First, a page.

The tragedy in Newtown, Conn., left us heartbroken and looking for answers. No doubt the shooting was a result of many underlying issues, but as a mediation and family services center, we are asking ourselves: Might the lack of opportunity to resolve conflicts be one contributing factor?
Anger, hostility, neighborhood disputes and family conflict are everyday occurrences in every community. In your daily interactions, you are aware how situations can escalate as frustration intensifies. As we ask ourselves how we can prevent the escalation of such horrifying events in the future, we want you to know that Community Mediation Services provides free resources.
We provide a forum for individuals and families alike to come together and express concerns, issues and problems in a safe, judgment free zone. Trained mediators facilitate communication, acknowledge emotions and identify personal goals. They then model thoughtful problem solving as an alternative to demands and confrontation. In addition, we work in schools to provide skills training and develop peer mediation programs.
At CMS, we serve more than 2,000 cases annually, including hundreds of families each year in which parents and children fail to see eye to eye on any of a myriad of issues. Many other cases are couples seeking to resolve parenting issues or structure a divorce. We mediate between victims and their young offenders who take personal responsibility and achieve the kind of justice the victim helps create.
Sometimes people need more help than our mediators are able to provide. In those cases, appropriate referrals are made to local mental health or related service system providers, but in the overwhelming majority of cases, family members take advantage of the opportunity to transform conflict into a reality of greater clarity, shared well-being and increased trust. This helps to heal wounds before the hurt grows to intolerable levels. If we do not succeed, we all lose.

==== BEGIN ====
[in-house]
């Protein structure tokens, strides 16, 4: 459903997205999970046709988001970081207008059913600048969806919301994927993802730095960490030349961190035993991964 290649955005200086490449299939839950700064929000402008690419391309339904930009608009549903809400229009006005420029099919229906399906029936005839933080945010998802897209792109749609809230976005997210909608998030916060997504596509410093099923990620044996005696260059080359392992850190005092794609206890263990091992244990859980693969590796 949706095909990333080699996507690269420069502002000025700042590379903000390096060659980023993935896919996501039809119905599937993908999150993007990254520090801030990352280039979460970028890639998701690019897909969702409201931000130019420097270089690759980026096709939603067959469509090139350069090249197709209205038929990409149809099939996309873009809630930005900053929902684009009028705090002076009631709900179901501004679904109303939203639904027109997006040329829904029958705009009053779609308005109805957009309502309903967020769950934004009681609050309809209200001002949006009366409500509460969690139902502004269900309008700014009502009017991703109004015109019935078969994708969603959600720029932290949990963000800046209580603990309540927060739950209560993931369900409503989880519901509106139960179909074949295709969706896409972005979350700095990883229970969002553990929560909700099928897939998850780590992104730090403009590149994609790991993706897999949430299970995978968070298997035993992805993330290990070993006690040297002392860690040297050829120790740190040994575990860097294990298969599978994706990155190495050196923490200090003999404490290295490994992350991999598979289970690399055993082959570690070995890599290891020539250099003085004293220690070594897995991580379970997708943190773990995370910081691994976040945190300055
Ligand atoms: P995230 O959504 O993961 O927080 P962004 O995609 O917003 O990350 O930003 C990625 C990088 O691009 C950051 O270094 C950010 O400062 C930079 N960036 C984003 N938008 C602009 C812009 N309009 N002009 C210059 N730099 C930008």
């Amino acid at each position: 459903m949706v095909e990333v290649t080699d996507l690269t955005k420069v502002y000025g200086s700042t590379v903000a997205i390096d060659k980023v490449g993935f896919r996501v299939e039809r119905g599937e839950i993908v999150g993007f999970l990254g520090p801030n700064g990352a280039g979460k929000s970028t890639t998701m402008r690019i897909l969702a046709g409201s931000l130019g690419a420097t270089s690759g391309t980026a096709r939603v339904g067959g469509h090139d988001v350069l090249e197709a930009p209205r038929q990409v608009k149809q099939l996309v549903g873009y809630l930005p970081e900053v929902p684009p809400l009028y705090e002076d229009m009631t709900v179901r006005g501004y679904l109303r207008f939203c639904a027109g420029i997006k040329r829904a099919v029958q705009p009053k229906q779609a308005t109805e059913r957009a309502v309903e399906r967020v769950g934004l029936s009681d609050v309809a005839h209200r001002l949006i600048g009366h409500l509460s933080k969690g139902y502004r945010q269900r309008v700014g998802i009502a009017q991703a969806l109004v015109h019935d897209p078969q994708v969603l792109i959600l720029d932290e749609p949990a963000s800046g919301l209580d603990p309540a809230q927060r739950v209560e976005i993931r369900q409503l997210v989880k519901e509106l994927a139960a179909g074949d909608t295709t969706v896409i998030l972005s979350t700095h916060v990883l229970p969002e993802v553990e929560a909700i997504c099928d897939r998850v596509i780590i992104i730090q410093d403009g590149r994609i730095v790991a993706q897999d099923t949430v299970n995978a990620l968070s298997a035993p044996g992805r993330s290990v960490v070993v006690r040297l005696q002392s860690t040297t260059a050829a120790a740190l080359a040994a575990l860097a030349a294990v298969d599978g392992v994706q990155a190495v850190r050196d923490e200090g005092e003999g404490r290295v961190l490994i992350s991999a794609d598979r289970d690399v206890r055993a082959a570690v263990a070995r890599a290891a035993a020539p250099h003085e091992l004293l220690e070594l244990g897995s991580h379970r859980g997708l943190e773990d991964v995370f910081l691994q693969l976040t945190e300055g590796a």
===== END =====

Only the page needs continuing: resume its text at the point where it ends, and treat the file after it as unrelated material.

Now is a critical time to support our work. The state Unified Court System issued its next budget, which cuts $200,000 from the state community mediation system. Rather than expand our services more broadly into the community, we may lose staff. As we move forward, trying to make sense of the senseless, we encourage you to keep CMS and the work we do in mind.
Violence is a public health issue. It is a disease that knows no economic or geographic boundary. While mediation is not the panacea to all world’s ills, it is surely a strong enough vaccine to help many of our community brethren, be they disturbed neighbors, school bullies or intransigent teenagers. It is the only alternative for such conflicts other than court.
So it is with a heavy heart that I write this letter, but I continue to have hope for a world able to find greater peace, recognizing the heavy load of work that remains to be done. Please call on us as the need arises.
What if all conflicts could be resolved this way?
Community Mediation Services